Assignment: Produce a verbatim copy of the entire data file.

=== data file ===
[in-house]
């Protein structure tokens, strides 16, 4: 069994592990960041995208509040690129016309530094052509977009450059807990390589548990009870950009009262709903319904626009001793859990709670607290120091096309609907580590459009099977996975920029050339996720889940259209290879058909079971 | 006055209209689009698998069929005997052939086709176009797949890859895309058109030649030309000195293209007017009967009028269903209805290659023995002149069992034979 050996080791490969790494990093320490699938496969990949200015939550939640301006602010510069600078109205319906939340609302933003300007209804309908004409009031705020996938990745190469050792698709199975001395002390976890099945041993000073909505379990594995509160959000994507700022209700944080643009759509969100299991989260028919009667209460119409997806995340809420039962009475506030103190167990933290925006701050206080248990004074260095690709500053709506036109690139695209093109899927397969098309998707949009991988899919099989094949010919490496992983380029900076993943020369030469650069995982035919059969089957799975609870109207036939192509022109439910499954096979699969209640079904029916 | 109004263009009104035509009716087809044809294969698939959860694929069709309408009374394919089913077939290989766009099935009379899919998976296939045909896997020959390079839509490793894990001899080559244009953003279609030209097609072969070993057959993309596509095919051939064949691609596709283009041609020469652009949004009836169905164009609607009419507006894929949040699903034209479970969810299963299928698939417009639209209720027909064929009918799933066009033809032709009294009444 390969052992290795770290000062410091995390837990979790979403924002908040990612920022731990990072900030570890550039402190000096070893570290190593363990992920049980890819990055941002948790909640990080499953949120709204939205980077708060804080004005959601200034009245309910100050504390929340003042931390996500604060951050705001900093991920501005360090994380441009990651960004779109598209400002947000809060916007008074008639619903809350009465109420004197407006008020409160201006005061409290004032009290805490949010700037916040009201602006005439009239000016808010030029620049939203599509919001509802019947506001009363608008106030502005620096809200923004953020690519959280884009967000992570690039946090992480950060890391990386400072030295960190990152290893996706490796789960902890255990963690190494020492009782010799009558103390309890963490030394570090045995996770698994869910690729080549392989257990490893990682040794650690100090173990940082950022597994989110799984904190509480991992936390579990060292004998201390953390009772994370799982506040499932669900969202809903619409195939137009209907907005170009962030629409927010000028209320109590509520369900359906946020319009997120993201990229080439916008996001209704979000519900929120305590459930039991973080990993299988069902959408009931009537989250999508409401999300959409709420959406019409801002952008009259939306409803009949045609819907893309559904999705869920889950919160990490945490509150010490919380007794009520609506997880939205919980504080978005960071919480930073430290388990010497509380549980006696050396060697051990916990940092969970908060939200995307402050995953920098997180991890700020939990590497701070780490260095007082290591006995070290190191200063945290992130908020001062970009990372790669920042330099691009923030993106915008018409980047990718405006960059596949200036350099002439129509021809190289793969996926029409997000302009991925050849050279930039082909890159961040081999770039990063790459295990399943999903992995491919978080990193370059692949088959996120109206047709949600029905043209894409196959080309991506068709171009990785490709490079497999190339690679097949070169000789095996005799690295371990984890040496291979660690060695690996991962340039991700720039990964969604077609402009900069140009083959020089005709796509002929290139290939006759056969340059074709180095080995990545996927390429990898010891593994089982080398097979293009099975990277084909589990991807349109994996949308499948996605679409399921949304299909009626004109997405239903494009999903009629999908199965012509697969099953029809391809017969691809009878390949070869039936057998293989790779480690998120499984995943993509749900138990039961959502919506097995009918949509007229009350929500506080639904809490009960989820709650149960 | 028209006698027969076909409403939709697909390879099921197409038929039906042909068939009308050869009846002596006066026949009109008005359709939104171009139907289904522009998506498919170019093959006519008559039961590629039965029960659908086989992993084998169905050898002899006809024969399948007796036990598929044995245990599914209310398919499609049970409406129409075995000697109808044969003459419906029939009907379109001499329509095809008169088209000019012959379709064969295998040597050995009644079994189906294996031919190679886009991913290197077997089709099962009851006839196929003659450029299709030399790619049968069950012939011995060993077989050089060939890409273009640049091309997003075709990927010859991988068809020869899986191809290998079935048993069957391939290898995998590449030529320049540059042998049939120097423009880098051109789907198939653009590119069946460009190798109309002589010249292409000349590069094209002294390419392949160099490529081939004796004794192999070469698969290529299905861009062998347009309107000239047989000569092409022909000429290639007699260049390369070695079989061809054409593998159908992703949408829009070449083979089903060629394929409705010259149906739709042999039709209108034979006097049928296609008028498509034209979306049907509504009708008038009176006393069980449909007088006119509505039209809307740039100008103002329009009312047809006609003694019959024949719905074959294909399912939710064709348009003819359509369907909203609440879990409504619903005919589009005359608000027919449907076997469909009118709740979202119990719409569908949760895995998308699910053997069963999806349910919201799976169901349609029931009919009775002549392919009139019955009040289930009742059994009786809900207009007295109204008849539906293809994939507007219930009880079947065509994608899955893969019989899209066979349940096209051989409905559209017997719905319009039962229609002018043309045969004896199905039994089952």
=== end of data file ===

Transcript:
[in-house]
């Protein structure tokens, strides 16, 4: 069994592990960041995208509040690129016309530094052509977009450059807990390589548990009870950009009262709903319904626009001793859990709670607290120091096309609907580590459009099977996975920029050339996720889940259209290879058909079971 | 006055209209689009698998069929005997052939086709176009797949890859895309058109030649030309000195293209007017009967009028269903209805290659023995002149069992034979 050996080791490969790494990093320490699938496969990949200015939550939640301006602010510069600078109205319906939340609302933003300007209804309908004409009031705020996938990745190469050792698709199975001395002390976890099945041993000073909505379990594995509160959000994507700022209700944080643009759509969100299991989260028919009667209460119409997806995340809420039962009475506030103190167990933290925006701050206080248990004074260095690709500053709506036109690139695209093109899927397969098309998707949009991988899919099989094949010919490496992983380029900076993943020369030469650069995982035919059969089957799975609870109207036939192509022109439910499954096979699969209640079904029916 | 109004263009009104035509009716087809044809294969698939959860694929069709309408009374394919089913077939290989766009099935009379899919998976296939045909896997020959390079839509490793894990001899080559244009953003279609030209097609072969070993057959993309596509095919051939064949691609596709283009041609020469652009949004009836169905164009609607009419507006894929949040699903034209479970969810299963299928698939417009639209209720027909064929009918799933066009033809032709009294009444 390969052992290795770290000062410091995390837990979790979403924002908040990612920022731990990072900030570890550039402190000096070893570290190593363990992920049980890819990055941002948790909640990080499953949120709204939205980077708060804080004005959601200034009245309910100050504390929340003042931390996500604060951050705001900093991920501005360090994380441009990651960004779109598209400002947000809060916007008074008639619903809350009465109420004197407006008020409160201006005061409290004032009290805490949010700037916040009201602006005439009239000016808010030029620049939203599509919001509802019947506001009363608008106030502005620096809200923004953020690519959280884009967000992570690039946090992480950060890391990386400072030295960190990152290893996706490796789960902890255990963690190494020492009782010799009558103390309890963490030394570090045995996770698994869910690729080549392989257990490893990682040794650690100090173990940082950022597994989110799984904190509480991992936390579990060292004998201390953390009772994370799982506040499932669900969202809903619409195939137009209907907005170009962030629409927010000028209320109590509520369900359906946020319009997120993201990229080439916008996001209704979000519900929120305590459930039991973080990993299988069902959408009931009537989250999508409401999300959409709420959406019409801002952008009259939306409803009949045609819907893309559904999705869920889950919160990490945490509150010490919380007794009520609506997880939205919980504080978005960071919480930073430290388990010497509380549980006696050396060697051990916990940092969970908060939200995307402050995953920098997180991890700020939990590497701070780490260095007082290591006995070290190191200063945290992130908020001062970009990372790669920042330099691009923030993106915008018409980047990718405006960059596949200036350099002439129509021809190289793969996926029409997000302009991925050849050279930039082909890159961040081999770039990063790459295990399943999903992995491919978080990193370059692949088959996120109206047709949600029905043209894409196959080309991506068709171009990785490709490079497999190339690679097949070169000789095996005799690295371990984890040496291979660690060695690996991962340039991700720039990964969604077609402009900069140009083959020089005709796509002929290139290939006759056969340059074709180095080995990545996927390429990898010891593994089982080398097979293009099975990277084909589990991807349109994996949308499948996605679409399921949304299909009626004109997405239903494009999903009629999908199965012509697969099953029809391809017969691809009878390949070869039936057998293989790779480690998120499984995943993509749900138990039961959502919506097995009918949509007229009350929500506080639904809490009960989820709650149960 | 028209006698027969076909409403939709697909390879099921197409038929039906042909068939009308050869009846002596006066026949009109008005359709939104171009139907289904522009998506498919170019093959006519008559039961590629039965029960659908086989992993084998169905050898002899006809024969399948007796036990598929044995245990599914209310398919499609049970409406129409075995000697109808044969003459419906029939009907379109001499329509095809008169088209000019012959379709064969295998040597050995009644079994189906294996031919190679886009991913290197077997089709099962009851006839196929003659450029299709030399790619049968069950012939011995060993077989050089060939890409273009640049091309997003075709990927010859991988068809020869899986191809290998079935048993069957391939290898995998590449030529320049540059042998049939120097423009880098051109789907198939653009590119069946460009190798109309002589010249292409000349590069094209002294390419392949160099490529081939004796004794192999070469698969290529299905861009062998347009309107000239047989000569092409022909000429290639007699260049390369070695079989061809054409593998159908992703949408829009070449083979089903060629394929409705010259149906739709042999039709209108034979006097049928296609008028498509034209979306049907509504009708008038009176006393069980449909007088006119509505039209809307740039100008103002329009009312047809006609003694019959024949719905074959294909399912939710064709348009003819359509369907909203609440879990409504619903005919589009005359608000027919449907076997469909009118709740979202119990719409569908949760895995998308699910053997069963999806349910919201799976169901349609029931009919009775002549392919009139019955009040289930009742059994009786809900207009007295109204008849539906293809994939507007219930009880079947065509994608899955893969019989899209066979349940096209051989409905559209017997719905319009039962229609002018043309045969004896199905039994089952």